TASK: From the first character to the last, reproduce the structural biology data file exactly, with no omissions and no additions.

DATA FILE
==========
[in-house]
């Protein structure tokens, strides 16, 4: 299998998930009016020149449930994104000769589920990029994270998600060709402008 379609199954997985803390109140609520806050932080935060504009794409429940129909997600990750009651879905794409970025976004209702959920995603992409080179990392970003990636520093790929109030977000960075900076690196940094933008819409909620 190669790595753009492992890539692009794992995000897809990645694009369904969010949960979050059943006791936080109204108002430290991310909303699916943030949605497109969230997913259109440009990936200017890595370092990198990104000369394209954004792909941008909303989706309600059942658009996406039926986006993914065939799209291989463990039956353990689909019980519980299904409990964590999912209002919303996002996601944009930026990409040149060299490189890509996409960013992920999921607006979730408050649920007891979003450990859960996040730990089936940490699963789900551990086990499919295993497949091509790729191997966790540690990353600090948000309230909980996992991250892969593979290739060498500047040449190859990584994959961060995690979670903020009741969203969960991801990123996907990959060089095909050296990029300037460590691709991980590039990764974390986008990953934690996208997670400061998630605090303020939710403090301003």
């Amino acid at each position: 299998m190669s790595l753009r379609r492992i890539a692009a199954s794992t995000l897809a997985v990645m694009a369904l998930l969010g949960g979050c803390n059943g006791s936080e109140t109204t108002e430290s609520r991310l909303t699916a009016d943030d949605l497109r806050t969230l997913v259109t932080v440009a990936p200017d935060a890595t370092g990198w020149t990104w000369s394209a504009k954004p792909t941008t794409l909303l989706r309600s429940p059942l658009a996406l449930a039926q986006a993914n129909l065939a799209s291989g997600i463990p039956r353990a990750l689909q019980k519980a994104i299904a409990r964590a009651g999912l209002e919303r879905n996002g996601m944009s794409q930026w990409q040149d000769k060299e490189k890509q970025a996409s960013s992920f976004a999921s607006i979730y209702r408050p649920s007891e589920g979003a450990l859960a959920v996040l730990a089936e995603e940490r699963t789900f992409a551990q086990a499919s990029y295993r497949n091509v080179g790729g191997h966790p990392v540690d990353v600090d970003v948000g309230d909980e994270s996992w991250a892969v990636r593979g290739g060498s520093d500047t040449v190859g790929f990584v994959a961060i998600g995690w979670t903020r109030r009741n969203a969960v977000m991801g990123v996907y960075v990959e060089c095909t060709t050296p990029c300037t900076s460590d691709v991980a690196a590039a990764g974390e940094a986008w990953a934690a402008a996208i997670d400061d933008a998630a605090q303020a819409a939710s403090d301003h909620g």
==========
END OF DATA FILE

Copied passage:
[in-house]
């Protein structure tokens, strides 16, 4: 299998998930009016020149449930994104000769589920990029994270998600060709402008 379609199954997985803390109140609520806050932080935060504009794409429940129909997600990750009651879905794409970025976004209702959920995603992409080179990392970003990636520093790929109030977000960075900076690196940094933008819409909620 190669790595753009492992890539692009794992995000897809990645694009369904969010949960979050059943006791936080109204108002430290991310909303699916943030949605497109969230997913259109440009990936200017890595370092990198990104000369394209954004792909941008909303989706309600059942658009996406039926986006993914065939799209291989463990039956353990689909019980519980299904409990964590999912209002919303996002996601944009930026990409040149060299490189890509996409960013992920999921607006979730408050649920007891979003450990859960996040730990089936940490699963789900551990086990499919295993497949091509790729191997966790540690990353600090948000309230909980996992991250892969593979290739060498500047040449190859990584994959961060995690979670903020009741969203969960991801990123996907990959060089095909050296990029300037460590691709991980590039990764974390986008990953934690996208997670400061998630605090303020939710403090301003």
């Amino acid at each position: 299998m190669s790595l753009r379609r492992i890539a692009a199954s794992t995000l897809a997985v990645m694009a369904l998930l969010g949960g979050c803390n059943g006791s936080e109140t109204t108002e430290s609520r991310l909303t699916a009016d943030d949605l497109r806050t969230l997913v259109t932080v440009a990936p200017d935060a890595t370092g990198w020149t990104w000369s394209a504009k954004p792909t941008t794409l909303l989706r309600s429940p059942l658009a996406l449930a039926q986006a993914n129909l065939a799209s291989g997600i463990p039956r353990a990750l689909q019980k519980a994104i299904a409990r964590a009651g999912l209002e919303r879905n996002g996601m944009s794409q930026w990409q040149d000769k060299e490189k890509q970025a996409s960013s992920f976004a999921s607006i979730y209702r408050p649920s007891e589920g979003a450990l859960a959920v996040l730990a089936e995603e940490r699963t789900f992409a551990q086990a499919s990029y295993r497949n091509v080179g790729g191997h966790p990392v540690d990353v600090d970003v948000g309230d909980e994270s996992w991250a892969v990636r593979g290739g060498s520093d500047t040449v190859g790929f990584v994959a961060i998600g995690w979670t903020r109030r009741n969203a969960v977000m991801g990123v996907y960075v990959e060089c095909t060709t050296p990029c300037t900076s460590d691709v991980a690196a590039a990764g974390e940094a986008w990953a934690a402008a996208i997670d400061d933008a998630a605090q303020a819409a939710s403090d301003h909620g």